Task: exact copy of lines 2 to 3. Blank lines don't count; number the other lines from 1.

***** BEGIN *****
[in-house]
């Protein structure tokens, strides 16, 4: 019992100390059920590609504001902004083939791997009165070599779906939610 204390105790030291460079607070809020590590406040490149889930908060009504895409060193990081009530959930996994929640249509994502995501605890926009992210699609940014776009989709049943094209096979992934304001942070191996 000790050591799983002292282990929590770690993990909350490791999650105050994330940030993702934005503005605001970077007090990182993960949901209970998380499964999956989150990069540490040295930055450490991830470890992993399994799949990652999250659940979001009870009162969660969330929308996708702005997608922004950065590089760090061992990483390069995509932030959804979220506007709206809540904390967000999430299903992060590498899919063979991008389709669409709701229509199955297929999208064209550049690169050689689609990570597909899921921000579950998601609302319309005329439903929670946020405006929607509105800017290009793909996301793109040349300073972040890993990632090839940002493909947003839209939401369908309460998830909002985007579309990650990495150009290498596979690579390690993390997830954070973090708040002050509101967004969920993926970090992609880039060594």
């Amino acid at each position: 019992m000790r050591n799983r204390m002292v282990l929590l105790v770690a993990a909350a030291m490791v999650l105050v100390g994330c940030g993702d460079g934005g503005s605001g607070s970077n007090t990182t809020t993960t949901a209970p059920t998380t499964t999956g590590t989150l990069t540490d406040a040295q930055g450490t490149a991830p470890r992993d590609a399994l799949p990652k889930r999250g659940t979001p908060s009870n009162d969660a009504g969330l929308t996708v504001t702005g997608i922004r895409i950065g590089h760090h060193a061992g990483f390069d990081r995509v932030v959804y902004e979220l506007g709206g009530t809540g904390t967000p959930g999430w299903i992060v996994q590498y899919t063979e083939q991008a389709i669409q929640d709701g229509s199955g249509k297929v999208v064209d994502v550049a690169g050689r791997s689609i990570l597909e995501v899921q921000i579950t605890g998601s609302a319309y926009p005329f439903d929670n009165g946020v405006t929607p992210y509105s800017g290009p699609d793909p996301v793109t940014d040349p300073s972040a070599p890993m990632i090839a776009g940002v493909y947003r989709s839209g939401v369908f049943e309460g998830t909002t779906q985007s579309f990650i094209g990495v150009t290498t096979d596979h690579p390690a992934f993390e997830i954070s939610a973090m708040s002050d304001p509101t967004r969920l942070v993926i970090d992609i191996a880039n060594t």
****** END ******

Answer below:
């Protein structure tokens, strides 16, 4: 019992100390059920590609504001902004083939791997009165070599779906939610 204390105790030291460079607070809020590590406040490149889930908060009504895409060193990081009530959930996994929640249509994502995501605890926009992210699609940014776009989709049943094209096979992934304001942070191996 000790050591799983002292282990929590770690993990909350490791999650105050994330940030993702934005503005605001970077007090990182993960949901209970998380499964999956989150990069540490040295930055450490991830470890992993399994799949990652999250659940979001009870009162969660969330929308996708702005997608922004950065590089760090061992990483390069995509932030959804979220506007709206809540904390967000999430299903992060590498899919063979991008389709669409709701229509199955297929999208064209550049690169050689689609990570597909899921921000579950998601609302319309005329439903929670946020405006929607509105800017290009793909996301793109040349300073972040890993990632090839940002493909947003839209939401369908309460998830909002985007579309990650990495150009290498596979690579390690993390997830954070973090708040002050509101967004969920993926970090992609880039060594």
């Amino acid at each position: 019992m000790r050591n799983r204390m002292v282990l929590l105790v770690a993990a909350a030291m490791v999650l105050v100390g994330c940030g993702d460079g934005g503005s605001g607070s970077n007090t990182t809020t993960t949901a209970p059920t998380t499964t999956g590590t989150l990069t540490d406040a040295q930055g450490t490149a991830p470890r992993d590609a399994l799949p990652k889930r999250g659940t979001p908060s009870n009162d969660a009504g969330l929308t996708v504001t702005g997608i922004r895409i950065g590089h760090h060193a061992g990483f390069d990081r995509v932030v959804y902004e979220l506007g709206g009530t809540g904390t967000p959930g999430w299903i992060v996994q590498y899919t063979e083939q991008a389709i669409q929640d709701g229509s199955g249509k297929v999208v064209d994502v550049a690169g050689r791997s689609i990570l597909e995501v899921q921000i579950t605890g998601s609302a319309y926009p005329f439903d929670n009165g946020v405006t929607p992210y509105s800017g290009p699609d793909p996301v793109t940014d040349p300073s972040a070599p890993m990632i090839a776009g940002v493909y947003r989709s839209g939401v369908f049943e309460g998830t909002t779906q985007s579309f990650i094209g990495v150009t290498t096979d596979h690579p390690a992934f993390e997830i954070s939610a973090m708040s002050d304001p509101t967004r969920l942070v993926i970090d992609i191996a880039n060594t």